Sleep quality over the last month was assessed using the Pittsburgh Sleep Quality Index (PSQI)11 (range 0–21).

Epworth Sleepiness Scale

The ESS assessed level of daytime sleepiness across everyday situations,12 scored on a 0–3 rating scale (range 0–24).

Restless Legs Rating Scale

The International Restless Legs Study Group Rating Scale13 (here, ‘Restless Legs Rating Scale’) assessed severity of restless legs symptoms and impact on sleep in the past week, on a 5-point scale (range 0–40).

MS Symptom Scores

Symptom severity over the previous 4 weeks (vs before they developed MS) of 13 common MS symptoms was assessed using MS Symptom Score (MSSymS),14 using a 0 (no problem) to 10 (worst possible symptom) Numeric Rating Scale (figure 1).

Figure 1

Dendrogram of hierarchical cluster analysis of how MS symptoms group together. Dendrogram presents information on how MS symptoms group together at various levels of similarity. On the left of the dendrogram, each symptom is considered as its own cluster. Horizontal lines extend up for each symptom and at various (dis) similarity values, these lines intersect with lines from other symptoms to form one line. Lines of symptoms continue to combine until all symptoms group together at the right of the dendrogram. Symptoms whose lines intersect towards the left of the figure are more closely related than those whose lines intersect further to the right. MS, multiple sclerosis.

Assessment of quality of life

The Assessment of Quality of Life (AQoL-8D) is a comprehensive multiattribute utility instrument, which captures and assesses HRQoL, allowing billions of health states (2.4×1023).15 Range is 0–1, where ‘0’ is the anchor point for death and ‘1’ is perfect health.15 The minimum clinically important difference (MCID) for the AQoL-4D is 0.06 utility points (95% CI 0.03 to 0.08).16

Sleep interference

Participants were asked ‘How often do sleep problems interfere with activities of daily living (ADLs)?’ and ‘how often do your sleep problems interfere with social functioning’?, scored on a 0–3 scale, with options ‘not during the past month’, ‘less than once a week’, ‘once or twice a week’ and ‘three or more times a week’.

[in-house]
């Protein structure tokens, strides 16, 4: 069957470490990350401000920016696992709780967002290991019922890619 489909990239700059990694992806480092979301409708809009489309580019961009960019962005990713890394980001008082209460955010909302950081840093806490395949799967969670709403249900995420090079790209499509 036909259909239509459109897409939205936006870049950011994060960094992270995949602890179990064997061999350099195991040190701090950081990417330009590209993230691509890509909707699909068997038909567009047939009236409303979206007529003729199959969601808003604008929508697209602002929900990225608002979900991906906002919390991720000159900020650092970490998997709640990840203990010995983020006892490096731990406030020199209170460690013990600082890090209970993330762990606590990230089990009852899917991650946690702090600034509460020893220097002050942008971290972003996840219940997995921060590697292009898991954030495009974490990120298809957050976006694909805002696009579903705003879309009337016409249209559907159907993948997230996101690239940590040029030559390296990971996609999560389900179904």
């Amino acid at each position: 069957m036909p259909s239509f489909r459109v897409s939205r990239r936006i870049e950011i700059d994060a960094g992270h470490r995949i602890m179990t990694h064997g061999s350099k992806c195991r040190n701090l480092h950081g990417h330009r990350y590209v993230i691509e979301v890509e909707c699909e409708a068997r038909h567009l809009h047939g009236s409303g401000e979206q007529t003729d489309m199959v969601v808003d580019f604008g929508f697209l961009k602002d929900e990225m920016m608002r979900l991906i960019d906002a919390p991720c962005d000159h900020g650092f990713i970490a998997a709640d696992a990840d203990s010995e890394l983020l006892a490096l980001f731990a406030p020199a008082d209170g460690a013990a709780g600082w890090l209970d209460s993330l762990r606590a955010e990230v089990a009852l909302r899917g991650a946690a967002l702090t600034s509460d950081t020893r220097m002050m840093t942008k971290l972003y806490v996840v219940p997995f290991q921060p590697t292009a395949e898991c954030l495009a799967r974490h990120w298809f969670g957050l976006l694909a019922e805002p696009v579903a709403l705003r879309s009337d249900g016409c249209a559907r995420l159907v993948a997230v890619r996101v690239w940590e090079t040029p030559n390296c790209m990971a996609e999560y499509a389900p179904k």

Insomnia symptoms

Difficulty falling asleep, staying asleep, waking up too early and not being able to go back to sleep due to symptoms related to: (1) restless legs, (2) pain, (3) sensitivity to temperature, (4) needing to go to the toilet and (5) anxiety/stress or low mood were assessed. Responses were scored as for sleep interference.

Clinical and demographic measures

MS disability was measured by the Patient Determined Disease Steps scale17 (range 0 (normal)–8 (bedridden)). Education level, MS type, height and weight were self-reported.

Statistical analysis

Data were analysed using STATA V.17, with p≤0.05 considered statistically significant. Differences between good and poor sleepers and clinical populations were assessed using t-tests and χ2 tests (online supplemental tables 1, 4 and 5). Effect sizes were estimated using Cohen’s d18 (online supplemental table 5).

Supplemental material

Hierarchical cluster analysis was used to assess whether and how the measures of sleep quality clustered with other MSSymS.19 We omitted individual sleep components and reran models as sensitivity analyses.

Associations between PSQI global score and AQoL-8D health utility score were assessed using linear regression and automatically back-transformed using ‘linreg’, a user-defined STATA command. Final multivariate models were selected using backwards selection to remove components until all remaining terms were statistically significant (p≤0.05). Retained symptoms from the first model and sleep-related measures from the second model were included in models 3 and 4. Coefficients have been multiplied by 100 for consistency with other AMSLS publications.20

Models were adjusted for confounders where appropriate. Regression diagnostics were run to ensure assumptions for linear regression were met.